Hudson Institute - Betsy and Walter Stern Conference Center
1015 15th Street, NW - Suite 600
Washington, DC 20005
Noting in his recent address to the World Economic Forum in Davos, Switzerland that “we have to find a way to make the aspects of capitalism that serve wealthier serve poorer people as well,” Microsoft’s Bill Gates called for a new system of “creative capitalism” – “an approach where governments, businesses, and nonprofits work together to stretch the reach of market forces so that more people can make a profit, or gain recognition, doing work that eases the world’s inequities.”
Others are not so certain that development pursued by well-meaning experts working from the top down can ever make a dent in world poverty. Long-time critic of international aid WILLIAM EASTERLY, for instance, argues that: “We don’t know what actions achieve development, our advice and aid don’t make those actions happen even if we knew what they were, and we are not even sure who ‘we’ are that is supposed to achieve development.”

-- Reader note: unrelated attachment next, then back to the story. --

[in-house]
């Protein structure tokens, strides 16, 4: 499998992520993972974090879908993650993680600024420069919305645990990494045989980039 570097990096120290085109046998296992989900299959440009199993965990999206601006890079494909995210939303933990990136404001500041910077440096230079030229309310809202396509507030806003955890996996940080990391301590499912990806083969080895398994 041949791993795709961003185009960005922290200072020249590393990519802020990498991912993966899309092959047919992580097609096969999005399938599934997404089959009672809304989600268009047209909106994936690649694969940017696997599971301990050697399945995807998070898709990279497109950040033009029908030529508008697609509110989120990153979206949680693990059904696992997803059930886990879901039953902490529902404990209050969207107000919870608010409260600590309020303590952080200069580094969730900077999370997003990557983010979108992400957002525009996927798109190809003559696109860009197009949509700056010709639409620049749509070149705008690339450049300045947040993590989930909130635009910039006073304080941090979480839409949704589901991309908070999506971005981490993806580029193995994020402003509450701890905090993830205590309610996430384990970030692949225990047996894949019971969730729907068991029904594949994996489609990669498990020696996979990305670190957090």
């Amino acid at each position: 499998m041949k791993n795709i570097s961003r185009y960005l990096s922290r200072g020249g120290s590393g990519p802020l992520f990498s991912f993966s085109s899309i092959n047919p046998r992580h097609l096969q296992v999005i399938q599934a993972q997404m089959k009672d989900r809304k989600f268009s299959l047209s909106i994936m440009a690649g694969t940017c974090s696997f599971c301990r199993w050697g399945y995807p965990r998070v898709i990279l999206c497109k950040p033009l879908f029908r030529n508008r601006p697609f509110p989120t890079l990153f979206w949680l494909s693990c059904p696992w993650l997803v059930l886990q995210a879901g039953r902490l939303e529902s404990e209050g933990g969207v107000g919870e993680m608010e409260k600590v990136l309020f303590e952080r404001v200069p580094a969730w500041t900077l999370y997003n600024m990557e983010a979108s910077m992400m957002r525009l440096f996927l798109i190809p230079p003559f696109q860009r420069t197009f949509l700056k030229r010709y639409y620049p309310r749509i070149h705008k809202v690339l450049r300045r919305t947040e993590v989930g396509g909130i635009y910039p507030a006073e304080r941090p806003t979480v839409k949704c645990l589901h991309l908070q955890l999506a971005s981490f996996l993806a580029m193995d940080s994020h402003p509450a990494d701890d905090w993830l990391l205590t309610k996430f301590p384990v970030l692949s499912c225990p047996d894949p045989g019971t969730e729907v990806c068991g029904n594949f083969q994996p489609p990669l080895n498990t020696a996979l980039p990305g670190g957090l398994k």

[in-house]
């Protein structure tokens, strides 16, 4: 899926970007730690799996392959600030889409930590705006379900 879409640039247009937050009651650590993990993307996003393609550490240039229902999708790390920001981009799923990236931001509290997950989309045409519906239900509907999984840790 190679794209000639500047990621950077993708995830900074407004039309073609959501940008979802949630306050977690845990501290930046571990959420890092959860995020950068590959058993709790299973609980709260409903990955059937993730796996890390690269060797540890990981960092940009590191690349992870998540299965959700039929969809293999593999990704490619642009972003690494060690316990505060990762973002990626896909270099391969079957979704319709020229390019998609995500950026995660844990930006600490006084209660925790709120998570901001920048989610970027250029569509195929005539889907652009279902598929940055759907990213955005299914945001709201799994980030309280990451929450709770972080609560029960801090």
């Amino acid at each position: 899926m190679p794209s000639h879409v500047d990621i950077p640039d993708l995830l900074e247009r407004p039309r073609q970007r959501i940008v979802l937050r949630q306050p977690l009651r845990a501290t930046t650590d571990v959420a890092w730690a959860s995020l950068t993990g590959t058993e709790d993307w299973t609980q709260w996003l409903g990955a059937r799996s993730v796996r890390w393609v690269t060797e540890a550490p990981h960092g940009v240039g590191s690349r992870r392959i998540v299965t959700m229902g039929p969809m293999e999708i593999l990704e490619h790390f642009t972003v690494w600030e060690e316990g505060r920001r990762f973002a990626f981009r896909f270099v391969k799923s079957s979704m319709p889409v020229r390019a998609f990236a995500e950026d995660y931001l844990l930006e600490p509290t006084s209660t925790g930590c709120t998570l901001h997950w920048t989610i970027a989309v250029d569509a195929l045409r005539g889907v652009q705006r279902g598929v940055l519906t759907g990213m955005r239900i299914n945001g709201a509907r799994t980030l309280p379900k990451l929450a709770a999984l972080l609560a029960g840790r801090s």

Can Bill Gates’ “creative capitalism” make significant inroads against world poverty? That will be the question addressed by Easterly along with Urban Institute Senior Fellow EUGENE STEUERLE and ALLEN HAMMOND, vice president for innovation at the World Resources Institute. Hudson Institute’s own CAROL ADELMAN, director of Hudson’s Center for Global Prosperity, will moderate the discussion. Lunch will be served. Please join us!
Program and Panel
Registration, lunch buffet
Welcome by Hudson Institute’s WILLIAM SCHAMBRA
WILLIAM EASTERLY, Brookings Institution and New York University
EUGENE STEUERLE, The Urban Institute
ALLEN HAMMOND, World Resources Institute
CAROL ADELMAN, Moderator, Hudson Institute’s Center for Global Prosperity
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